Auditory Homeschool Spelling? We’re giving it a try!

Spelling is one of the subjects that causes us the most angst in my house. I have one child who can spell any word, any time, anywhere – regardless of whether she’s seen it before. I have another child who tries very hard, but is often discouraged because spelling just doesn’t seem to stick. I’ve used the same spelling program with both of them from the very beginning, so it’s obvious to me that the problem lies not with the book but with how my son needs to learn spelling.

What confounds me even more is that I myself was a very phonetical speller growing up, and yet I can’t seem to help him (a phonetical speller himself) break through that and become a better speller. I have to admit that when I am teaching him diphthongs and so called ‘rules of spelling’ I find them as mysterious as he does. Sure, ei makes a long ‘a’ sound – but only some of the time?!? Weird. 😉 What saved me in school was that I was able to just memorize tons of words, but even now there are a few that spell check has to handle for me.

When I analyze his spelling, what I have found is that for words he misspells he either spells them completely phonetically OR he has all the right letters, just not in the right order. I should also mention that he reads exceptionally well, and has no problems sounding out large words he’s never seen before. How can you read words great but not be able to spell them??? This was my question.

I think I have found the answers! I have been going through IEW’s Teaching Writing with Structure and Style DVDs this past week, and Andrew happens to mention as an aside that spelling and reading take place in different parts of the brain. He explains that when you study spelling visually, your brain sees the word as an entire unit and stores it that way. However, to spell, your brain needs to recall the word sequentially to get the letters in the right order. Herein lies the problem. He goes on to say that particularly for boys, this visual/sequential storage can be more problematic. It totally made sense to me and seems to be exactly our problem here! (Cue angels singing in the background).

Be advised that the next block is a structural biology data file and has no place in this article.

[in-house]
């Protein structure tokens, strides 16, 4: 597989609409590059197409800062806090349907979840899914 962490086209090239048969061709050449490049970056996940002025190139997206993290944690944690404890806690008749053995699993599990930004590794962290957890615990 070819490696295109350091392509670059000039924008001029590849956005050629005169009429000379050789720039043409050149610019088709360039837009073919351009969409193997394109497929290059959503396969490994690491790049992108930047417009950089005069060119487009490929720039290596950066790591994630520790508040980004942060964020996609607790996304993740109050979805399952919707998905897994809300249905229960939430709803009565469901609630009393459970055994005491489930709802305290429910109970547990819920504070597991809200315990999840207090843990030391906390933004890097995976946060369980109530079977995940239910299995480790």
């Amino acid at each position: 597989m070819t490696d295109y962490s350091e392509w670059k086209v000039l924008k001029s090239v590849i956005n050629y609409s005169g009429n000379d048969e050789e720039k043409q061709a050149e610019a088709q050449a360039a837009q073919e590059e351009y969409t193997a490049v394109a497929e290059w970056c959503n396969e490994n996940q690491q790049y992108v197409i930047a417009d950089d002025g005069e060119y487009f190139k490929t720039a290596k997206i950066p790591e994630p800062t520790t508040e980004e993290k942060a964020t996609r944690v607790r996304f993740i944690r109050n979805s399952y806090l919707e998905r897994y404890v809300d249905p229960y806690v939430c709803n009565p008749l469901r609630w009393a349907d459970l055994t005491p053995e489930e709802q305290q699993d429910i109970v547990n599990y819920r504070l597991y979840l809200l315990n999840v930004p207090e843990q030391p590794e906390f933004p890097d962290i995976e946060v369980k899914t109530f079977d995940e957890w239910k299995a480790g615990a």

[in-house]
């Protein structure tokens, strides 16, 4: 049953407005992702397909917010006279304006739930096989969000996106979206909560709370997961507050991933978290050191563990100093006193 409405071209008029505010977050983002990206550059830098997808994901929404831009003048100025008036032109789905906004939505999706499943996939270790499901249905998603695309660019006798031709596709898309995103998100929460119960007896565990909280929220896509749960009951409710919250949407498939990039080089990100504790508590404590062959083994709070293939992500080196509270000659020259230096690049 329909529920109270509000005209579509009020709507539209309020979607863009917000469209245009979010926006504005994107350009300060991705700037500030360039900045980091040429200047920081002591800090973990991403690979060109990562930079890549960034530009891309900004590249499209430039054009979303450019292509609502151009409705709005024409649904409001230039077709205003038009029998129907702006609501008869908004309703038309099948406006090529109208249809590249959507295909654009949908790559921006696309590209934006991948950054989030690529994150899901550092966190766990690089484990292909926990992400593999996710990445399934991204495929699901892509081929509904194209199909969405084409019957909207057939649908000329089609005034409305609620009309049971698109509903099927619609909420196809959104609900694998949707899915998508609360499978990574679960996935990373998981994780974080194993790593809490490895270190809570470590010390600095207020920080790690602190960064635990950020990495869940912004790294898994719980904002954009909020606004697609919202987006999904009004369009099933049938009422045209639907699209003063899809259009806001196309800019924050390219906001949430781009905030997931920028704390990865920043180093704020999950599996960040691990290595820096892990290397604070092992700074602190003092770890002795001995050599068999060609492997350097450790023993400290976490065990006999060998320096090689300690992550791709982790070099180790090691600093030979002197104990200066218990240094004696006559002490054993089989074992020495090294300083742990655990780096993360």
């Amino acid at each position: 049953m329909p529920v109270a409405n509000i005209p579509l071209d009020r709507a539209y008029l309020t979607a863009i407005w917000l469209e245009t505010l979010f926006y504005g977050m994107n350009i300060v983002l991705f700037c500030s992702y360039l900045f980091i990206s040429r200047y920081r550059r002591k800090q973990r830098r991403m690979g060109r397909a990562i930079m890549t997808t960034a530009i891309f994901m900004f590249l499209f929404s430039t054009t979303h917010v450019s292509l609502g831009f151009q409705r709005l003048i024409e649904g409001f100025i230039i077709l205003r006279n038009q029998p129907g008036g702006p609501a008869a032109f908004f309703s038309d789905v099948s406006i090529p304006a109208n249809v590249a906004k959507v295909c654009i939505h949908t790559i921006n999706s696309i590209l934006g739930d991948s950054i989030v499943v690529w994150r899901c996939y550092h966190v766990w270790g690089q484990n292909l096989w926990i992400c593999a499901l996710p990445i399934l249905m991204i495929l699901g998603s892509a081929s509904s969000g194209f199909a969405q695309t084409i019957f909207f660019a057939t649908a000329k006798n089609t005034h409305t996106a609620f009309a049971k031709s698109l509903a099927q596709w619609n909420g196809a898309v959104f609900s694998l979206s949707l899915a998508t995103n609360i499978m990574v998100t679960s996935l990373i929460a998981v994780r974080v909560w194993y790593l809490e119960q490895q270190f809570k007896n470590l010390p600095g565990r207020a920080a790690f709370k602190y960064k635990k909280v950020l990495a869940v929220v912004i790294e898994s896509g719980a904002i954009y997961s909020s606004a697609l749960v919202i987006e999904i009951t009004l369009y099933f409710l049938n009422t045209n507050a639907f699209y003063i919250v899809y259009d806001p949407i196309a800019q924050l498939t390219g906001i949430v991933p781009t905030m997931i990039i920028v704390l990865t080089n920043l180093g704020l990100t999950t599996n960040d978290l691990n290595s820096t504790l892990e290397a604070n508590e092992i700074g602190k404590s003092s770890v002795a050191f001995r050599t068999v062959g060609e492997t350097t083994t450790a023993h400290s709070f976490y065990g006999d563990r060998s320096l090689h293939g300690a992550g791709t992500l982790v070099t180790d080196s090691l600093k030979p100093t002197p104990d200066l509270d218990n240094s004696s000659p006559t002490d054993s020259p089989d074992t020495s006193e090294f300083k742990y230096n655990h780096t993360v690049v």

You can see a quick video introducing their ideas on spelling here.

So my plan is to take a leap and try out this (pretty expensive) spelling program and put our regular one on the shelf for now. I normally wouldn’t invest in something like this, but if I can help him succeed then it will be worth it! I really like the methodologies IEW uses, so I feel confident that we will be happy with this auditory style of spelling instruction. I’ll let you know how it goes.

Do any of you have experience with The Phonetic Zoo?